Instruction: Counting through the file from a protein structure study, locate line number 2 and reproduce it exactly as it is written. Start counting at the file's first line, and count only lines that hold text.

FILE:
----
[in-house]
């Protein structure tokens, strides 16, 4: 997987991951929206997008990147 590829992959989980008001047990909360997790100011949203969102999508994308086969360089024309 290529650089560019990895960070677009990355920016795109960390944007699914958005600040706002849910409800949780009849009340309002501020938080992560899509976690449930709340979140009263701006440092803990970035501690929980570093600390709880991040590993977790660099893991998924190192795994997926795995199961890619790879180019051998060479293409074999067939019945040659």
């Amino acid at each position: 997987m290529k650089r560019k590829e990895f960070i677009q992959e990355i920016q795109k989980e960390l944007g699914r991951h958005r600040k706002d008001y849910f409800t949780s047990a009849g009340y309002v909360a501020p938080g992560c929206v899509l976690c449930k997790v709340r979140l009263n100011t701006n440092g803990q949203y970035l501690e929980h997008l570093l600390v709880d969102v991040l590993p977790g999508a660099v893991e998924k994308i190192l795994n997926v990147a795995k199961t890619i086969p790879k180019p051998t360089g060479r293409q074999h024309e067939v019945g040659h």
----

């Protein structure tokens, strides 16, 4: 997987991951929206997008990147 590829992959989980008001047990909360997790100011949203969102999508994308086969360089024309 290529650089560019990895960070677009990355920016795109960390944007699914958005600040706002849910409800949780009849009340309002501020938080992560899509976690449930709340979140009263701006440092803990970035501690929980570093600390709880991040590993977790660099893991998924190192795994997926795995199961890619790879180019051998060479293409074999067939019945040659």